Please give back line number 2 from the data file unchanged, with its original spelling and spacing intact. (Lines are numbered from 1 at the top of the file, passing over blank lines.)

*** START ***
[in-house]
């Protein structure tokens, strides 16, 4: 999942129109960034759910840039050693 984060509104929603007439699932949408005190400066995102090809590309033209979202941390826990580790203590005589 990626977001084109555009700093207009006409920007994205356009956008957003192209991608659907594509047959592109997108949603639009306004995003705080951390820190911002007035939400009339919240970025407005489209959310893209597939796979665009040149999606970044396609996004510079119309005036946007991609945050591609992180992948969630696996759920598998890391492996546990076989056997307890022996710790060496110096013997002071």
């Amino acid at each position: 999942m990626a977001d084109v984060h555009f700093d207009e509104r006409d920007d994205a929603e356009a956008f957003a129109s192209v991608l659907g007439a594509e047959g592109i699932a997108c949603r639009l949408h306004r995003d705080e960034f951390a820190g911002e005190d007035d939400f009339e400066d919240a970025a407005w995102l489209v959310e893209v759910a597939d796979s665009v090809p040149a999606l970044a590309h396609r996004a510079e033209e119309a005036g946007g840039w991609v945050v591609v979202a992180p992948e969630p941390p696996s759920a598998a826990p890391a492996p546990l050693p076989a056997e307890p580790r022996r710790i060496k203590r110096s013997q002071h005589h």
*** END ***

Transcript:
């Protein structure tokens, strides 16, 4: 999942129109960034759910840039050693 984060509104929603007439699932949408005190400066995102090809590309033209979202941390826990580790203590005589 990626977001084109555009700093207009006409920007994205356009956008957003192209991608659907594509047959592109997108949603639009306004995003705080951390820190911002007035939400009339919240970025407005489209959310893209597939796979665009040149999606970044396609996004510079119309005036946007991609945050591609992180992948969630696996759920598998890391492996546990076989056997307890022996710790060496110096013997002071």